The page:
Dr. David Cooperrider Works With Nepal’s President and Constitutional Assembly | Weatherhead School at Case Western Reserve University

Dr. David Cooperrider Works With Nepal’s President and Constitutional Assembly

Posted 12.1.2009

Fowler Center for Sustainable Value
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November 21, 2009

Emily Drew
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KATHMANDU—Exactly three years ago, November 21, 2006, the world watched as the King of Nepal stepped down from his monarchy and the Maoists laid down their guns.  It was one of the most peaceful transfers of authoritarian power ever recorded.  Nepal's peace pact signaled an historic end to a decade of civil war, kidnappings, murders, and fear.  It was the last chapter in 237 years of royal rule in the Himalayan state—assuming that the twenty or more political parties making up the 160 person constitutional assembly can now complete their work in writing Nepal’s new constitution.

“The key question is not about change per se,” said David Cooperrider, PhD, as he addressed the Constitutional Assembly in Nepal on the third anniversary of the peace accord, “but it is about the question of change at the scale of the whole.”

Together with Chief Justice Albie Sachs, one of the leading architects of South Africa’s historic post-apartheid constitution, Cooperrider brought together two major resources in a day-long summit to help advance the vision of a new Nepal.

Following his meeting with Nepal’s President, Cooperrider said, “It’s time to assume that the constitution, while hotly contested right now, will be completed—and so it is not too early to begin collectively envisioning the post- constitution scenario of the desired future economy.  It’s time to turn from a concept of peace as the absence of violence, to a concept of positive peace as the creation of a flourishing and sustainable society.”

Cooperrider, a pioneering thought-leader and co-creator of Appreciative Inquiry, was invited to Nepal to keynote the fourth World Conference on Appreciative Inquiry (AI).  AI investigates the strengths and virtues that make individuals, institutions, and communities thrive.  With an audience of more than 500 people from forty-one countries, the conference featured breakthroughs in research and practice in the arena of “strengths-based leadership.”  Dozens of stories told during the event showed how companies are using AI to turn social and global challenges—such as extreme poverty, climate change and issues of the environment, and the call for peace—into business opportunities.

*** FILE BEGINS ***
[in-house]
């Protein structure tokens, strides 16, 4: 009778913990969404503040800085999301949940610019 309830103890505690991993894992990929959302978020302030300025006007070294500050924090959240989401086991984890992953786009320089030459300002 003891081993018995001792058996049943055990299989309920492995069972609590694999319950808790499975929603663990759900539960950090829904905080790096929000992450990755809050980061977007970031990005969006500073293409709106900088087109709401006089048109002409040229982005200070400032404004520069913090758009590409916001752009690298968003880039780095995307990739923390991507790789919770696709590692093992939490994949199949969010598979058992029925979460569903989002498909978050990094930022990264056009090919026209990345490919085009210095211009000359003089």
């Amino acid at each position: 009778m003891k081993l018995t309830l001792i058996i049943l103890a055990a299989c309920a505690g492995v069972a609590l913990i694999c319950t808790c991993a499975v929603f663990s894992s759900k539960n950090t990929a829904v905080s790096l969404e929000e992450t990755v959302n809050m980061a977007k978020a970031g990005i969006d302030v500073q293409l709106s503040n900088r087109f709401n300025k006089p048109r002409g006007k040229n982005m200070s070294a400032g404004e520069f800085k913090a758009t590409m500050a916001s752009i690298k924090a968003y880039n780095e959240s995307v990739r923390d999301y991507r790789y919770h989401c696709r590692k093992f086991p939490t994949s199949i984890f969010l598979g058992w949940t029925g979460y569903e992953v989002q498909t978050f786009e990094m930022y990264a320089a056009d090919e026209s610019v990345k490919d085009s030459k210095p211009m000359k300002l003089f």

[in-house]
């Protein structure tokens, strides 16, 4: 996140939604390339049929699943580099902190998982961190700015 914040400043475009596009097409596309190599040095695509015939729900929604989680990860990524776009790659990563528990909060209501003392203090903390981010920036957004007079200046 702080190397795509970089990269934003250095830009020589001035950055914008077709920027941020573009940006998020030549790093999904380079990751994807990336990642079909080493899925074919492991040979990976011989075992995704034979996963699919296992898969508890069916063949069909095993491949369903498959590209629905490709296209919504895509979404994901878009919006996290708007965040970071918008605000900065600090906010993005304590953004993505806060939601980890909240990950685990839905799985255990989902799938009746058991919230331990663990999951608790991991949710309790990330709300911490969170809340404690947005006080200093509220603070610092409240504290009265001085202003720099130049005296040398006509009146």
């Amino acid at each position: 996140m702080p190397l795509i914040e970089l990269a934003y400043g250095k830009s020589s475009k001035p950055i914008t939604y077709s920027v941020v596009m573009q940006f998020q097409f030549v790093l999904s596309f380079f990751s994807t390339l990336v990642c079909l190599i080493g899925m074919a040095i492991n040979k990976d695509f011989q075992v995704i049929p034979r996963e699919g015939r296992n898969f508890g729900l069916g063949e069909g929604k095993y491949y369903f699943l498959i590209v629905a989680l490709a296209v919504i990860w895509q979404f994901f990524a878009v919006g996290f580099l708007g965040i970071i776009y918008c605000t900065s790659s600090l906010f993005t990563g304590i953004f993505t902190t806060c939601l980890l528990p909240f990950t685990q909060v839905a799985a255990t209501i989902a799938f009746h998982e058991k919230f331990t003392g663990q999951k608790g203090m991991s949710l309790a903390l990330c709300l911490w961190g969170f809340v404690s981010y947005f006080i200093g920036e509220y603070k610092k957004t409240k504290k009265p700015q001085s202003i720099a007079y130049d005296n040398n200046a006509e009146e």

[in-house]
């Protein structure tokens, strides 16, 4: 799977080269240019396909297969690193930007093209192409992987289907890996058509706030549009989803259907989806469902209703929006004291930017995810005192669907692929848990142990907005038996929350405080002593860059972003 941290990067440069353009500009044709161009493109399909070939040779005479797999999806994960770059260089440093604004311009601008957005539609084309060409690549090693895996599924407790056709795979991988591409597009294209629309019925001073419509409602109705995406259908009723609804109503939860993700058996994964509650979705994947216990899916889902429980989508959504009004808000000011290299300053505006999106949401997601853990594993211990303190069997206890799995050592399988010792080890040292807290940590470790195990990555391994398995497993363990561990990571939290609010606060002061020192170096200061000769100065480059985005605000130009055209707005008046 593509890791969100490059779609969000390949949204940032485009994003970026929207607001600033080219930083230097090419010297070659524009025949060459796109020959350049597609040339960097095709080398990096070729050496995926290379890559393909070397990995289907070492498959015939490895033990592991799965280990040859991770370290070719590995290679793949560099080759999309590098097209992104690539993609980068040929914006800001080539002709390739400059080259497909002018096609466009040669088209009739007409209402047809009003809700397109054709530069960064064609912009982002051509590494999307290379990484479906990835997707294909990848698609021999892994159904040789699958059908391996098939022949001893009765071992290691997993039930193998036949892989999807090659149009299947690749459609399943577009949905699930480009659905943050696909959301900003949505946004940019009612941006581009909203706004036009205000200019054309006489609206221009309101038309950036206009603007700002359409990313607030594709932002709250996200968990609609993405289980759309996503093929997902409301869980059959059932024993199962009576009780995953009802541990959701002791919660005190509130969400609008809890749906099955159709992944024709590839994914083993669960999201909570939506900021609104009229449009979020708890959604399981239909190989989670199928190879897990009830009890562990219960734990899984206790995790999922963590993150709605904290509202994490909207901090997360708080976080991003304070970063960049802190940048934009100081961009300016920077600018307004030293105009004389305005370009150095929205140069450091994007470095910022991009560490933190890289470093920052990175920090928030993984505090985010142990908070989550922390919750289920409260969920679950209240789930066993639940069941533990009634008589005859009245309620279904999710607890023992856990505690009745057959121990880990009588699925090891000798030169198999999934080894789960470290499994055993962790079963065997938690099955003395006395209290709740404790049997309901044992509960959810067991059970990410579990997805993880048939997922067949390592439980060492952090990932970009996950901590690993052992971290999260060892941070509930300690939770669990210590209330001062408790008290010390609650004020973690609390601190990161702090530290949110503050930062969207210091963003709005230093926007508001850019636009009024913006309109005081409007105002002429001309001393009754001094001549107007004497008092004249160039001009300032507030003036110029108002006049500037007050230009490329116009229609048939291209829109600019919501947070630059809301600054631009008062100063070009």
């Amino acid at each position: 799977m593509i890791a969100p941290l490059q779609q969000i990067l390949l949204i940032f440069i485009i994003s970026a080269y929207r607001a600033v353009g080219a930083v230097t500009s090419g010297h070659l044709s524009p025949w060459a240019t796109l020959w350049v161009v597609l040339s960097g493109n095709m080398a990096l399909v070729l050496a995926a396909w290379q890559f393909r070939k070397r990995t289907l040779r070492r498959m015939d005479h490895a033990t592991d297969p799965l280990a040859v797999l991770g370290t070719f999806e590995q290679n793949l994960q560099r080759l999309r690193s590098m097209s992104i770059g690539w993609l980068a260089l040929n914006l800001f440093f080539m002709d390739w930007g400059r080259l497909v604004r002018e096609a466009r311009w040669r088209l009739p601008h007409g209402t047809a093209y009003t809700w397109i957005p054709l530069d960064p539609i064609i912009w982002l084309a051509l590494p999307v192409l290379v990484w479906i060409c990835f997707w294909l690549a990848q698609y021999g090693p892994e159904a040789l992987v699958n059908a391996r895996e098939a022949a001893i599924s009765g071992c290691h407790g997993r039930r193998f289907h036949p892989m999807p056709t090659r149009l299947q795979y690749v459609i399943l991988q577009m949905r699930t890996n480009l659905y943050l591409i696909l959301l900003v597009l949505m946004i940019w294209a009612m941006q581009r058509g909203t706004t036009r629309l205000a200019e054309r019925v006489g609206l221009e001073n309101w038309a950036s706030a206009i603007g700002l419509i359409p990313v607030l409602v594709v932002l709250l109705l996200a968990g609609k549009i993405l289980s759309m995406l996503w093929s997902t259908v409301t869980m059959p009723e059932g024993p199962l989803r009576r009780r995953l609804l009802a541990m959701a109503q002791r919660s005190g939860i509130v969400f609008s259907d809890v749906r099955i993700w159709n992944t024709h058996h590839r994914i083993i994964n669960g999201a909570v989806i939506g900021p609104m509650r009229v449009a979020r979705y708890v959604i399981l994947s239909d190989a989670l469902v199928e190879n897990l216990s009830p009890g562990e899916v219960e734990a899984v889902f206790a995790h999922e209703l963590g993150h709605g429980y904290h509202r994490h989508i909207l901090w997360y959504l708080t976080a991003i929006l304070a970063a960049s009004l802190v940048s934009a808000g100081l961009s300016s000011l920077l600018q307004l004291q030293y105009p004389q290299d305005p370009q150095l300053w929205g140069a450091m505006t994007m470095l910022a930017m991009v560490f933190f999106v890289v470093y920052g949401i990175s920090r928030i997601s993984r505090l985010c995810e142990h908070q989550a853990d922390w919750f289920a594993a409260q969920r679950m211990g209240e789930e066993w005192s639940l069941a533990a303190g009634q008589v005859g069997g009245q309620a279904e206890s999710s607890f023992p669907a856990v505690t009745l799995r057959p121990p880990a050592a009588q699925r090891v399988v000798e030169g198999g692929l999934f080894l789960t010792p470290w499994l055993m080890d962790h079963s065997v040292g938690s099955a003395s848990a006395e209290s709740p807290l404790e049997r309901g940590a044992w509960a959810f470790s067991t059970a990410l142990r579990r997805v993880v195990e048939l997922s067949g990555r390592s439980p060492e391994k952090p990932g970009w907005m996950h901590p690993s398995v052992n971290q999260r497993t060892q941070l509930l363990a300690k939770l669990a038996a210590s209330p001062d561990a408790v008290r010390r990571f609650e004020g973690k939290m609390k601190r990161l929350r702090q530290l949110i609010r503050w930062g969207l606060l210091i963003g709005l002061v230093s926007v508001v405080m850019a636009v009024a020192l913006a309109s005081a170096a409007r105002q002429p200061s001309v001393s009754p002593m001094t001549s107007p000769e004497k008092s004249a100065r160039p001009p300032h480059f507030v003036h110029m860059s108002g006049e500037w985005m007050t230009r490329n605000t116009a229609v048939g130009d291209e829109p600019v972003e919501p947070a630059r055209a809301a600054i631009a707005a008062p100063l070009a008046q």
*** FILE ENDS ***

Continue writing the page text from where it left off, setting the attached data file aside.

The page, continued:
“We chose Nepal for the conference site because they have some of the most advanced examples of Appreciative Inquiry in the economic development domain,” said Cooperrider.

In one project, for example, more than 100,000 women have been trained in AI to create micro-enterprise banks and new businesses—many of these were started before the Maoist rebellion but still thrive.

The project, known as WORTH, has achieved remarkable results since its commencement three years ago: the women’s savings has doubled from US$720,000 to US$1,800,000; the number of women who can read and write has tripled; and the number of women in business has quadrupled from 19,000 to 86,000.

The effort, envisioned by Marcia Odell, created 6,000 cooperatives and 1,500 Village Banks.  In 2007, a VB held an average of more than US$3,100, triple its holdings in 2001.  In 1999, a woman may have struggled to amass her required savings of around 15 cents per week, but in 2007 she had an equity stake averaging nearly $116.

Odell commented, “The Appreciative Inquiry method elevated strengths and opportunities no one felt were possible. Nobel Prize Laureate Muhammad Yunus showed the world that the payback rate for micro-finance for women would be near 98%.  What this project showed is how women together can create their own banks.” 

Nepal’s President inaugurated the conference by saying that Appreciative Inquiry in the political sphere can “create the conditions for new politics, not the politics of negativity, but the politics of respect, inclusion, and hope.”

The conference was co-chaired by two Weatherehead grads, Dhruba Acharya from Executive Education's AI Certificate Program, and Lindsesy Godwin, a PhD from the Department of Organizational Behavior.


View recent coverage:

Appreciative Inquiry for a Better World - Nepal Republic Media

A South African Story of Reconciliation - Nepal Republic Media

World Appreciative Inquiry university in development - Axiom News

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